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End-stage organ disease accounts for over 700,000 US deaths annually. Ice-free vitrification is an alternative cryopreservation
strategy to conventional freezing that holds great promise as a means of banking tissues and organs. Vitrification is the
amorphous solidification of a supercooled liquid, achievable by adjusting the cryoprotectant concentration and cooling rate
to minimize ice crystal nucleation and growth, in a glassy state. Without ice crystal formation, the biospecimens’ extracellular
matrix and cell viability is better preserved. The decision to utilize an ice-free versus a freezing method for different types of
biospecimens depends on which method is easiest for the product. Generally, cells and tissues can be preserved using ice-free
vitrification but isolated cells are usually easier to preserve using freezing methods. Ice-free vitrification has major advantages
for preservation of tissues such as ovaries, heart valves, articular cartilage, blood vessels and more recently tissue engineered
arteries, skin and cornea provided that the total volume of tissue and solution is no more than 5 mL. At larger volumes, it is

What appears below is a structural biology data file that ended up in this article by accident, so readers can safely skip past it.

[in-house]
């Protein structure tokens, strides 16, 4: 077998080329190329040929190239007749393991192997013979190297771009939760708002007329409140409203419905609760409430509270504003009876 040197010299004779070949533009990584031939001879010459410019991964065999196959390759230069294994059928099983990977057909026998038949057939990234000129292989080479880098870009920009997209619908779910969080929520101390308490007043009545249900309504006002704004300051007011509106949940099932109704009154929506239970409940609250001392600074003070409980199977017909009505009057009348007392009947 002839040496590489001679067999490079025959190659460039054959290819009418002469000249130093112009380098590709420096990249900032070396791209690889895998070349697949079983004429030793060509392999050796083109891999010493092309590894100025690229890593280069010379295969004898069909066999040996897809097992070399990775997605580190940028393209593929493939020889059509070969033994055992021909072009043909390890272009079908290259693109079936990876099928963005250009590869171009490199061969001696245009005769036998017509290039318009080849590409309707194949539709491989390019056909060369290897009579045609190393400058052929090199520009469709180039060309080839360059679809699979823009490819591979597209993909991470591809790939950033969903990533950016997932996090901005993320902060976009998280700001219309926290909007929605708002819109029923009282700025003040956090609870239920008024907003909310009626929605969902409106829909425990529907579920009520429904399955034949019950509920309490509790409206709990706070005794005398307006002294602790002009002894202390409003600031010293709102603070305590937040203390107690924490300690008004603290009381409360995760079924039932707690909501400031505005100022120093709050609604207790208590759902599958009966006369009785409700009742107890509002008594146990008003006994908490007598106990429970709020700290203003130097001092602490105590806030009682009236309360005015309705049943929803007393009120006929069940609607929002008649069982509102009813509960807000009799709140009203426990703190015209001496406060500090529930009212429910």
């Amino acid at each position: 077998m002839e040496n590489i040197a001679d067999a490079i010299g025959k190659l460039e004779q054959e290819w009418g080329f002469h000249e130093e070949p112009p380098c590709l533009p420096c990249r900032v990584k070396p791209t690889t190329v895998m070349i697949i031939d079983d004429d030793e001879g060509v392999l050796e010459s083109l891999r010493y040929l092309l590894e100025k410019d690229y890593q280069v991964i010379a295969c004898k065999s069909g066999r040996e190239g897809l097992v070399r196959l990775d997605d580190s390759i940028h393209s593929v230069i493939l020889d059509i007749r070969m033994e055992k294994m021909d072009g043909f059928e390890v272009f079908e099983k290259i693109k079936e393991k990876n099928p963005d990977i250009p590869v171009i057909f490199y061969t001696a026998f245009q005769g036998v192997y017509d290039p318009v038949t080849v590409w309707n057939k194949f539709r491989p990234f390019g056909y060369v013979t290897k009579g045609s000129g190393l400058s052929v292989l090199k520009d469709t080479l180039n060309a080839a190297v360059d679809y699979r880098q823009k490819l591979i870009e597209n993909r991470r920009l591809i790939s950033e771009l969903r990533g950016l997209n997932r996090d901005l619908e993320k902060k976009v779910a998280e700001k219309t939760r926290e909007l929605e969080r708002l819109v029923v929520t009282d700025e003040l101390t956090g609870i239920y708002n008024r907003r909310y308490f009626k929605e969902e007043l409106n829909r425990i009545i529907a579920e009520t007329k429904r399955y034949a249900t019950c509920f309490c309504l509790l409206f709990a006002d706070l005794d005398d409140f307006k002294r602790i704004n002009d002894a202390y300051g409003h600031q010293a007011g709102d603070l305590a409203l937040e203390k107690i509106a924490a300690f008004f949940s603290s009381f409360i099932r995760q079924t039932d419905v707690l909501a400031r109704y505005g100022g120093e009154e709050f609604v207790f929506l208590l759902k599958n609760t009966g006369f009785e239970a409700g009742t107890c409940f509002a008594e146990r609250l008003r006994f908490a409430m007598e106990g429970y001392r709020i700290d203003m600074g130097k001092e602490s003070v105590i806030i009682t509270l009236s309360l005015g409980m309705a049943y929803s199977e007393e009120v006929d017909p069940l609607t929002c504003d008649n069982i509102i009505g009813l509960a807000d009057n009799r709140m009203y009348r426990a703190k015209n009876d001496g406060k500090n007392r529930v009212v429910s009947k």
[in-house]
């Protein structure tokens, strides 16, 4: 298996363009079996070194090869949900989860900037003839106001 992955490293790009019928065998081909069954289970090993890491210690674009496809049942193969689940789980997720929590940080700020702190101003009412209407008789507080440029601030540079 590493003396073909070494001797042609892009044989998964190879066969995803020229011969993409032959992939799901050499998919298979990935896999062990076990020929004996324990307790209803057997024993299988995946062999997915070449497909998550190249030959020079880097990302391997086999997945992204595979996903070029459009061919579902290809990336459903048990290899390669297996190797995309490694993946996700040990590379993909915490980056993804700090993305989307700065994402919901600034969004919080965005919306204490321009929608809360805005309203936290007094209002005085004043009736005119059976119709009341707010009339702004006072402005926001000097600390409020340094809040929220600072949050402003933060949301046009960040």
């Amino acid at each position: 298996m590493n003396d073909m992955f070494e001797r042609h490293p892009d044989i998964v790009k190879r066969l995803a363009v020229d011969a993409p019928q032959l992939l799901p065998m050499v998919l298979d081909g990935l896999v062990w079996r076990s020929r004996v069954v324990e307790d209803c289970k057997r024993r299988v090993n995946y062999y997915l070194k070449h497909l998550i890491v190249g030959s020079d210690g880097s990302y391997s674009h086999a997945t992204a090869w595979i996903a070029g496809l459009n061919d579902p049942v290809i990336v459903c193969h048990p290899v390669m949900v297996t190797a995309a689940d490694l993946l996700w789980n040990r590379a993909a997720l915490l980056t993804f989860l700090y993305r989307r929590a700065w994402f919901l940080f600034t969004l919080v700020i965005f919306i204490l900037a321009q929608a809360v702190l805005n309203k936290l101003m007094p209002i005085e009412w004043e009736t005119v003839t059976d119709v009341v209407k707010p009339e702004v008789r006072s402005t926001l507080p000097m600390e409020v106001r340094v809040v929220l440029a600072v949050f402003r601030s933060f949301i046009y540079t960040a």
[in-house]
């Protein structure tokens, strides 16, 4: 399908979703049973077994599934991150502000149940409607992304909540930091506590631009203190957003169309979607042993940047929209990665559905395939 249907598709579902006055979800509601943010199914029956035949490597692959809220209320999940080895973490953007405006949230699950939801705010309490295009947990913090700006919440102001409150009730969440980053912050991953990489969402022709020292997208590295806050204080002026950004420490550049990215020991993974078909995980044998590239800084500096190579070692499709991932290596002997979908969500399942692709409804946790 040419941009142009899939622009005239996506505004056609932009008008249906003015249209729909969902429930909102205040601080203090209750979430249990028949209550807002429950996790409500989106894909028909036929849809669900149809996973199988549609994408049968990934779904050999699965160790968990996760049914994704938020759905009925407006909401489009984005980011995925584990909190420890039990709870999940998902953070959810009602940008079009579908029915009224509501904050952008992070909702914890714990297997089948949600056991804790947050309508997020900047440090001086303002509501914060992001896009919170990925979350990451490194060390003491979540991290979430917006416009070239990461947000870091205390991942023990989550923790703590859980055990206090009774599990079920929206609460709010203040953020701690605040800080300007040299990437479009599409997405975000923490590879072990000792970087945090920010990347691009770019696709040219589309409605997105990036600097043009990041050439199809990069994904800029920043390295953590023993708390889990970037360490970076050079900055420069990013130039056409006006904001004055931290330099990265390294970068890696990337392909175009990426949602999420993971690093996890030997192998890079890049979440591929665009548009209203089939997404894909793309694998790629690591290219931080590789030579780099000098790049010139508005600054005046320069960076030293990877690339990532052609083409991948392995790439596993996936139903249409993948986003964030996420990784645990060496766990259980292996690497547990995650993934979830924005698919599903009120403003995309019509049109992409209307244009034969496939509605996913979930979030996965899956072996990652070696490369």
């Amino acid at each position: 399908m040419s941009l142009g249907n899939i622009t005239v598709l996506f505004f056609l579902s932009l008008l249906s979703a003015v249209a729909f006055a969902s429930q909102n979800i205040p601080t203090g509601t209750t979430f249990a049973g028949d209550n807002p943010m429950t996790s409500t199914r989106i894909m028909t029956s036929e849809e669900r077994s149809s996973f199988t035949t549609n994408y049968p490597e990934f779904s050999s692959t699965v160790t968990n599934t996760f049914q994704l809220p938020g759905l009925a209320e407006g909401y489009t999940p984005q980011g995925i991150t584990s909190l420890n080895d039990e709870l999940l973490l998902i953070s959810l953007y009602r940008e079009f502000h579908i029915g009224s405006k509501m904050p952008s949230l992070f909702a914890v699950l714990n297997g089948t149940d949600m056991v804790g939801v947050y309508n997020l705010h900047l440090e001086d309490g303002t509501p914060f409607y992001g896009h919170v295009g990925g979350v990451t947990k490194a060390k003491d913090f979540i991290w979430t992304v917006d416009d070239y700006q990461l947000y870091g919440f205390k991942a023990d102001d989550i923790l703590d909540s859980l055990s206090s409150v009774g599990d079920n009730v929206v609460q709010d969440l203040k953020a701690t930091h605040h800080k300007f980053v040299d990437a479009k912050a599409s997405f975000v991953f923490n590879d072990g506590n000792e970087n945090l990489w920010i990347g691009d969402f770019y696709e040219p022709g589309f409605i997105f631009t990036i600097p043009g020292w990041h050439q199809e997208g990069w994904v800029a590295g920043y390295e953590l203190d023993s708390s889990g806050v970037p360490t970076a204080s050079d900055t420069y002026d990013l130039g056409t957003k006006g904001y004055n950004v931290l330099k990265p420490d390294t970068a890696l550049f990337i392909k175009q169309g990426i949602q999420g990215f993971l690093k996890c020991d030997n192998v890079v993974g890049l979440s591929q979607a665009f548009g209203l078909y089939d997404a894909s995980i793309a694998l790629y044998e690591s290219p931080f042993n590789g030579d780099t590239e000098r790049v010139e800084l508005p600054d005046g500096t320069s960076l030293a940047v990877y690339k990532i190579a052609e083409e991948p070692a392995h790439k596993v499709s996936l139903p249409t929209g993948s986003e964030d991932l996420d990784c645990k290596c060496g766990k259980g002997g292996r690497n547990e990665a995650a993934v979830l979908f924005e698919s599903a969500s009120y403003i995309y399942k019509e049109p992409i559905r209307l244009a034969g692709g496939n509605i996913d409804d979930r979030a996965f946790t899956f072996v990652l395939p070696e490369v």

difficult to vitrify without ice forming because cooling and warming rates become limiting factors, cryoprotectant toxicity
also becomes an issue as the tissue sample size increases. These hurdles need to be overcome if the promise of dramatically
improving organ and tissue banking is to become a reality alleviating the growing economic burden of organ impairment.
Progress towards these objectives using supplements to control excessive ice formation, new cooling & warming techniques
and analytical methods will be reviewed.
Kelvin G M Brockbank is the CEO and Founder of Tissue Testing Technologies LLC, and Research Professor of Bioengineering, Clemson University. His research interests include cell, tissue and organ cryopreservation for test systems and transplantation and manufacturing methods for cell-based tissue engineered therapy products. His work has established two successful public-traded low temperature technology platform companies, CryoLife, Inc., and Lifeline Scientific. He received the “George W Hyatt Memorial Award” for superior service in the fields of tissue banking and human transplantation in 2009 and is Vice Chairman of the Scientific and Technical Affairs Committee of the American Association of Tissue Banks.